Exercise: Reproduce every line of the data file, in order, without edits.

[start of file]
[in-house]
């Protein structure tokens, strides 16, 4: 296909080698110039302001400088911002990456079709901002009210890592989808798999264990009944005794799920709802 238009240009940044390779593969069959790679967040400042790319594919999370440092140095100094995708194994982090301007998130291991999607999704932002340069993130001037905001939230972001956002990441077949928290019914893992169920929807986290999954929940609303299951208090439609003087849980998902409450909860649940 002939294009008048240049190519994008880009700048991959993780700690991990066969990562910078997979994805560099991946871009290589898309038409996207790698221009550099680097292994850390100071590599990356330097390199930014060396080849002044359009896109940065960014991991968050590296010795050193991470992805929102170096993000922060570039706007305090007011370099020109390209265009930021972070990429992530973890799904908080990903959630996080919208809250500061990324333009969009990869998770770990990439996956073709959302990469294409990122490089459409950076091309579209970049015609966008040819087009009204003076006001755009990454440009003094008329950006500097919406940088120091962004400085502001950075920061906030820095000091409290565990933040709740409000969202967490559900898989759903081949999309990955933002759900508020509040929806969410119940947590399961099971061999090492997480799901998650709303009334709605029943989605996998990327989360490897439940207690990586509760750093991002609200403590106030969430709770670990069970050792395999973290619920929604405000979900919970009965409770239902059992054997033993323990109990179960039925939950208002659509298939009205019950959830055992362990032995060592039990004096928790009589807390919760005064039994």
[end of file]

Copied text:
[in-house]
């Protein structure tokens, strides 16, 4: 296909080698110039302001400088911002990456079709901002009210890592989808798999264990009944005794799920709802 238009240009940044390779593969069959790679967040400042790319594919999370440092140095100094995708194994982090301007998130291991999607999704932002340069993130001037905001939230972001956002990441077949928290019914893992169920929807986290999954929940609303299951208090439609003087849980998902409450909860649940 002939294009008048240049190519994008880009700048991959993780700690991990066969990562910078997979994805560099991946871009290589898309038409996207790698221009550099680097292994850390100071590599990356330097390199930014060396080849002044359009896109940065960014991991968050590296010795050193991470992805929102170096993000922060570039706007305090007011370099020109390209265009930021972070990429992530973890799904908080990903959630996080919208809250500061990324333009969009990869998770770990990439996956073709959302990469294409990122490089459409950076091309579209970049015609966008040819087009009204003076006001755009990454440009003094008329950006500097919406940088120091962004400085502001950075920061906030820095000091409290565990933040709740409000969202967490559900898989759903081949999309990955933002759900508020509040929806969410119940947590399961099971061999090492997480799901998650709303009334709605029943989605996998990327989360490897439940207690990586509760750093991002609200403590106030969430709770670990069970050792395999973290619920929604405000979900919970009965409770239902059992054997033993323990109990179960039925939950208002659509298939009205019950959830055992362990032995060592039990004096928790009589807390919760005064039994």